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Lithium-Ion Batteries

Delivery Companies Don’t Want to Supply Delivery Workers With Safe Batteries and Bikes

Bronx Council Member Oswald Feliz introduced the legislation, but the tech companies don't like it.

Photo: Josh Katz|

Delivery workers in Manhattan.

They're firing back.

The app-based delivery companies are pushing back against a new bill that would require them to provide workers with safe, certified e-bikes, arguing that it wouldn’t do anything to get dangerous devices off city streets and would only lead to fraud. 

Bronx Council Member Oswald Feliz introduced the legislation in September amid a scourge of deadly blazes sparked by the shoddy lithium-ion batteries that power the e-bikes often used by delivery workers, and which the FDNY says have killed 17 people in more than 230 infernos so far this year.  

The bill, which currently has 17 sponsors, would force the tech giants like Uber, DoorDash, and Grubhub, to provide their workers with batteries that have been certified by the nationally recognized UL Solutions (Underwriters Laboratory) — in compliance with Local Law 39, which prohibits the sale of batteries that are not approved by UL Solutions.

But the legislation is bitterly opposed by delivery industry companies.

“Someone could sign up for three different platforms on Monday, get three new e-bikes and full safety equipment on Tuesday, make a delivery on Wednesday, and disappear with $6,000 worth of new gear by the end of the week, all without getting a single bad battery off the street,” Toney Anaya, head of government relations for DoorDash, said during a hearing on the bill, Intro. 1168, last month. “It’s not just impractical — it’s simply infeasible.”

Delivery industry companies testified at the Oct. 23 hearing, including (from left) Amy Healy of GrubHub, a DoorDash worker named Alonzo (whose last name was not clearly provided), Josh Gold from Uber and Toney Anaya from DoorDash.Photo: NYC Council

Like his DoorDash counterpart, Uber’s Josh Gold said the proposed bill is the wrong approach. He likened it to legislation that passed in 2021 that required the apps to provide workers with insulated bags after completing six deliveries. Gold said it created waste.

“That insulated bag law has such a low threshold to be sent a bag that a year and a half after it was implemented, more than half of the workers who were sent a bag no longer used the Uber platform,” Gold said during his testimony at the Oct. 23 hearing. “It needs to be centralized so that we’re not sending five bikes out to the same individual worker and that workers who are actually using the bikes are the ones who are taking advantage of that fund.”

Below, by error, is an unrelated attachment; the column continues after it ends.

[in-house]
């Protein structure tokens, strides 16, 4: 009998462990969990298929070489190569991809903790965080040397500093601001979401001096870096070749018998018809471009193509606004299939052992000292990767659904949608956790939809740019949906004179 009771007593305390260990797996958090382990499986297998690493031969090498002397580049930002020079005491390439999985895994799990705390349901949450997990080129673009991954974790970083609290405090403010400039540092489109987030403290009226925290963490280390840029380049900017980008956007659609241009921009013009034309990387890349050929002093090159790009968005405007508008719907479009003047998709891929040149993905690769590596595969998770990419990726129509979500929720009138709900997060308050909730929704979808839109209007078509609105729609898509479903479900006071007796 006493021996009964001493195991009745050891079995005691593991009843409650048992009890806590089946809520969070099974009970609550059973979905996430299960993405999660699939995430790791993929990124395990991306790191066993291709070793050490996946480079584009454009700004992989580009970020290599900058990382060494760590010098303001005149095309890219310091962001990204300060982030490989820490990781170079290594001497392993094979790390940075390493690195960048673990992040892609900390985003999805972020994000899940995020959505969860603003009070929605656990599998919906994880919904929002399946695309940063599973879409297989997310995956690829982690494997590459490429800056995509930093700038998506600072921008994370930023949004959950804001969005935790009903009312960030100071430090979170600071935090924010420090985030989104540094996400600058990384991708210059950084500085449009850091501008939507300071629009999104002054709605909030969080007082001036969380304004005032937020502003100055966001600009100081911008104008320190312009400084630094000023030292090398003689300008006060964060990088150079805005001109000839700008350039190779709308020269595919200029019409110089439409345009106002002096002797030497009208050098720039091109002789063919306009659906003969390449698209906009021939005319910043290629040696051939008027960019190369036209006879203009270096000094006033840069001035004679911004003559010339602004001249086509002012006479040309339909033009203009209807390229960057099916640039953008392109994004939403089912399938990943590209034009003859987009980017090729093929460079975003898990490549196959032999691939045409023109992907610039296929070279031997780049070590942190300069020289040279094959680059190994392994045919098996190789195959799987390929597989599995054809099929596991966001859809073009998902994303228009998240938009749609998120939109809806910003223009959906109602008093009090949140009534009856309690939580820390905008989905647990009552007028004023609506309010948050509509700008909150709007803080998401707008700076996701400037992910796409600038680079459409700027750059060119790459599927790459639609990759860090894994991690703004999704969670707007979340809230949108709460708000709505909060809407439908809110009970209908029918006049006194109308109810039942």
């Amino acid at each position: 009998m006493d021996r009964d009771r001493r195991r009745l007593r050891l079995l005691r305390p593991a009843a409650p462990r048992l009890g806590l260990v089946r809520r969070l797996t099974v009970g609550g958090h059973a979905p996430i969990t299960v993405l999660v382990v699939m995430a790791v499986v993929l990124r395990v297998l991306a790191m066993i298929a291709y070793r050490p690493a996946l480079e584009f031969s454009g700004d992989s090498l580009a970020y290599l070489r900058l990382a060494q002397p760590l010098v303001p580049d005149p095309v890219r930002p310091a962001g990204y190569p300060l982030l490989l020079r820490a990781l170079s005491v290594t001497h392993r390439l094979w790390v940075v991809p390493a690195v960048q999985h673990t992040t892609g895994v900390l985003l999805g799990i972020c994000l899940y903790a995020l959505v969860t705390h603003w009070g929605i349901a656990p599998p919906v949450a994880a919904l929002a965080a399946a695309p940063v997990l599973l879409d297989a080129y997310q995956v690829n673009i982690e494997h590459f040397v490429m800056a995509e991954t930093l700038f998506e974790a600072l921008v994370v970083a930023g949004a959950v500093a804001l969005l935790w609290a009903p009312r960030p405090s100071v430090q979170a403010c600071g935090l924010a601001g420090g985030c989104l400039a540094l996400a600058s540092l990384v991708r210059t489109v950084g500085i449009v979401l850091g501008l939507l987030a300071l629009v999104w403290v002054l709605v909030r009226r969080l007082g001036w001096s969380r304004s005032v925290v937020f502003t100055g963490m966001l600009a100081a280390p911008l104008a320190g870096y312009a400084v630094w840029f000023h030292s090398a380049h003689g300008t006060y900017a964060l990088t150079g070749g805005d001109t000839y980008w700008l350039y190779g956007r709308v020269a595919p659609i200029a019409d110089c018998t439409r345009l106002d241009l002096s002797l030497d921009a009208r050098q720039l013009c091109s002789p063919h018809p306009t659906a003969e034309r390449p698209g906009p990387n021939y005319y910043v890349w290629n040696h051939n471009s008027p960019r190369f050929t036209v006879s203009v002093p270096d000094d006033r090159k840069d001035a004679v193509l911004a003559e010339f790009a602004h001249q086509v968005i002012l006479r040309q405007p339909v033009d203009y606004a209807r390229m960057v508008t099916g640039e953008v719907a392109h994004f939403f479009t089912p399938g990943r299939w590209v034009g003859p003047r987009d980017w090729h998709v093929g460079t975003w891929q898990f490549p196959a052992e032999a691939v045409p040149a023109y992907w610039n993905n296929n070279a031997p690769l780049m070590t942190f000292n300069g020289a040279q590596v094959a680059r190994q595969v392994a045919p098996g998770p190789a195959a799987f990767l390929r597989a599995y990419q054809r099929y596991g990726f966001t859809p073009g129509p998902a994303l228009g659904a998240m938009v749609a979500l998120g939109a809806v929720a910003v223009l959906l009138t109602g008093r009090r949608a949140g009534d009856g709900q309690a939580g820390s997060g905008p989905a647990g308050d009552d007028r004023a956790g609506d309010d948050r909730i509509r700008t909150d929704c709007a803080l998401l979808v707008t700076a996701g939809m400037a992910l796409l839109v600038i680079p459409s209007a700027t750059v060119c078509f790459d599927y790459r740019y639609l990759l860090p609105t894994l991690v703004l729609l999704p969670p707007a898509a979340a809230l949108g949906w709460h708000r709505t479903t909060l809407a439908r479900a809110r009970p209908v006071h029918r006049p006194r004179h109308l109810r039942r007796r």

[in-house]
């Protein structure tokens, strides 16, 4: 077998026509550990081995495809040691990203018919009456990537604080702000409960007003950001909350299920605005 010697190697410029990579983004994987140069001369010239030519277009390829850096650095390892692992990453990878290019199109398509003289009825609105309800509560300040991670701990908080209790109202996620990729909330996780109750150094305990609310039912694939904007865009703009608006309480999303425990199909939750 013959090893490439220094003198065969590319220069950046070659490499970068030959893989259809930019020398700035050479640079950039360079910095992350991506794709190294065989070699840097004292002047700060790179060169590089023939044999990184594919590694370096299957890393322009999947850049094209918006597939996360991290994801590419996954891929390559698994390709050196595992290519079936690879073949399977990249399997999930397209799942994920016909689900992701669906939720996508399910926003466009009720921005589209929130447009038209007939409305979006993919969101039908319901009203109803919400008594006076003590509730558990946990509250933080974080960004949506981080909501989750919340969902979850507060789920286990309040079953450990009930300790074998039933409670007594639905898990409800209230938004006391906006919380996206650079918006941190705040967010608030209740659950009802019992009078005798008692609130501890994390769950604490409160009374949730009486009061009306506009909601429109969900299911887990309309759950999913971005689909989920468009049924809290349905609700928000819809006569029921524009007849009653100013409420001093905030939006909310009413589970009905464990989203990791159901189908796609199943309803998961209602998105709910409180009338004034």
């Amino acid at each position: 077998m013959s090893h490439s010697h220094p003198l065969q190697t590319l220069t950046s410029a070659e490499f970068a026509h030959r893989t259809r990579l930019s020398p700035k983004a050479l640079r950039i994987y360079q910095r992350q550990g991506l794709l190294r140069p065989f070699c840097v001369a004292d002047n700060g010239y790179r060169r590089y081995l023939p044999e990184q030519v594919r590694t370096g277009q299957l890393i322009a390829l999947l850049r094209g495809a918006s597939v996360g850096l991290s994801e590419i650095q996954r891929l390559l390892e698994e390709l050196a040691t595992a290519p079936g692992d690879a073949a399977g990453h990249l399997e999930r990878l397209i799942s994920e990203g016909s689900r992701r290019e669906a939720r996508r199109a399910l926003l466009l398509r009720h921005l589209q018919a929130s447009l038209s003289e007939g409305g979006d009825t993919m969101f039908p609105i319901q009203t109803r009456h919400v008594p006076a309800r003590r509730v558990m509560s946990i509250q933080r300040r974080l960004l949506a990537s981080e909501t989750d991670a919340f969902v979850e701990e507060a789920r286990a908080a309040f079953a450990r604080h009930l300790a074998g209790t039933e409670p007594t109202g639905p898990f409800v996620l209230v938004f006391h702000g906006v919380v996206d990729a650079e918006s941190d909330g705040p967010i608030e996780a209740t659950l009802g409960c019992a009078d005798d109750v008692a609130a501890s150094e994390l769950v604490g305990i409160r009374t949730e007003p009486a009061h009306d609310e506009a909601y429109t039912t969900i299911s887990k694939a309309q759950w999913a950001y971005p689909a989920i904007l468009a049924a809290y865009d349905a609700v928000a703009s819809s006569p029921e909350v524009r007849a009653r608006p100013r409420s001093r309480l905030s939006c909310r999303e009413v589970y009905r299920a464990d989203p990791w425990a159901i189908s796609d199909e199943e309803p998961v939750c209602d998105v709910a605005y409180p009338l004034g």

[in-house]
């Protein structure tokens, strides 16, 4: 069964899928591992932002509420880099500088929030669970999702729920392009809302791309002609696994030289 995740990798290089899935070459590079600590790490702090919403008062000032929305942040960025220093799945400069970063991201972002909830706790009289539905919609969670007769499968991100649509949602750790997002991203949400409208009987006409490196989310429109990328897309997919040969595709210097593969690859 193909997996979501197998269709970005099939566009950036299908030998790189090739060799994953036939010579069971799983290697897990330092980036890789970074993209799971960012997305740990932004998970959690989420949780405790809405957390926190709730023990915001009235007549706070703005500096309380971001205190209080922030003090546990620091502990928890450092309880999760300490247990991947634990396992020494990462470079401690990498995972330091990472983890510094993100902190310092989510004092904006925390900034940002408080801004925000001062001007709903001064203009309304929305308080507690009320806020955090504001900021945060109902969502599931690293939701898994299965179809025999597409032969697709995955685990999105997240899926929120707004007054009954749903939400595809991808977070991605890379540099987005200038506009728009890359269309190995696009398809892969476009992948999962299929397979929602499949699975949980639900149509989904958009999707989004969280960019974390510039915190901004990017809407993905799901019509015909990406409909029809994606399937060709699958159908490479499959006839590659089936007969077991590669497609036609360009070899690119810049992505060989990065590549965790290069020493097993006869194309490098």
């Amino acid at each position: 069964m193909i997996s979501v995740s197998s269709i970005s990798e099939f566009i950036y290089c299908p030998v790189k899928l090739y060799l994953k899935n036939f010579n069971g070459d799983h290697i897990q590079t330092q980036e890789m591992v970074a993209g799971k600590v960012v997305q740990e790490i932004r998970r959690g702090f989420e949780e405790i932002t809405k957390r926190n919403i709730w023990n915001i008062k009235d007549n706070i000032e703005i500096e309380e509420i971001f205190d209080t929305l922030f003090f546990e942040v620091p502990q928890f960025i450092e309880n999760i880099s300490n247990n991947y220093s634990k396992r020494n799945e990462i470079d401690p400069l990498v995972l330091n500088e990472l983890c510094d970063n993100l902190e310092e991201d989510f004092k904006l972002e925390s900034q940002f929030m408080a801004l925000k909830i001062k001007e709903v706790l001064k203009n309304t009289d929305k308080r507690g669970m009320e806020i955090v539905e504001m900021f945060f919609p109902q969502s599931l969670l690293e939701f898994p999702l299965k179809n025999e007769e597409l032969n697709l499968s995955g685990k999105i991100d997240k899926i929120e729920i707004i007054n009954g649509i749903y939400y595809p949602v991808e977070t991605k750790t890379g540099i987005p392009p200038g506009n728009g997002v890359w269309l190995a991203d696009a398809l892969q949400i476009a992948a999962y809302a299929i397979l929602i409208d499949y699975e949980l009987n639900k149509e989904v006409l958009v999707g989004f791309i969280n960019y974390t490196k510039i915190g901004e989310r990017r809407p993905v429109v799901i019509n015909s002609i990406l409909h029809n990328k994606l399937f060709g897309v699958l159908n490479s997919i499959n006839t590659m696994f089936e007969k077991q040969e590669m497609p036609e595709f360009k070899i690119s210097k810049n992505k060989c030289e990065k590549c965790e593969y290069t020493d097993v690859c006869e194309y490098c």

Regarding the bikes themselves, Gold said, the city and apps should work together to set up a so-called centralized fund to pay for workers’ safe equipment by imposing a fee on all delivery orders, suggesting it would work like the Black Car Fund, which uses a surcharge on rides to raise cash for drivers in need of injury compensation.

Feliz disputed the app companies' position, telling Streetsblog this week that the city has addressed parts of the problem that it can control, including by banning uncertified batteries, cracking down on the retailers still selling them, and creating a citywide "buy-back" program that would allow delivery workers to exchange faulty or second-hand lithium-ion batteries for safe, certified ones. 

Now, the app companies must step up, he said.

“Everyone needs to help resolve this crisis, we’ve done our part. But the companies, they also need to help," Feliz said. "They shouldn't just turn a blind eye on the issues we’re seeing on a daily basis."

Feliz said his bill would work in tandem with the city’s trade-in program by getting dangerous batteries off the street while simultaneously providing workers with safe ones, but admitted that all of the details have yet to be worked out, which is typical early in the arc of the legislative process.

For now, many deliveristas are either relying on dangerous, second-hand batteries that can lead to explosive and deadly fires, or have shifted to illegal, gas-powered, easy-to-refuel mopeds in order to make a living in what many advocates consider an exploitive industry, Streetsblog has reported.

In addition, since the city banned uncertified lithium-ion batteries, the cost of replacement power packs has skyrocketed, as Streetsblog also reported.

"We are talking about $3,000 to $5,000, so the transition cost [to safe batteries] is creating a financial burden on deliveristas," Ligia Guallpa, the executive director of the Worker's Justice Project, testified last month in support of Feliz's bill. "At the end of the day, [the delivery companies] are the ones who are profiting and benefiting from the labor of deliveristas."

The same delivery companies are also in court seeking to block the city's proposed minimum pay rate for delivery workers, which would increase their current rate from just $7.09 per hour on average, excluding tips, to nearly $20 an hour by 2025.

Gold said that the minimum pay rate took into account the cost of various expenses for workers, like their e-bikes, batteries, and helmets, in order to do their jobs safely. (He said the app companies were not seeking to block that part of the initiative.)

With industry enraged, the Adams administration, for now, has indicated that it supports Feliz's bill.

“From the administration’s perspective, we do believe business apps that are engaging these workers bear a responsibility in facilitating that and ensuring that their workers are operating with safe devices and that when they’re on our streets as well that they’re being dispatched safely,” said Carlos Ortiz, assistant commissioner for external affairs at the Department of Consumer and Worker Protection, during the hearing.

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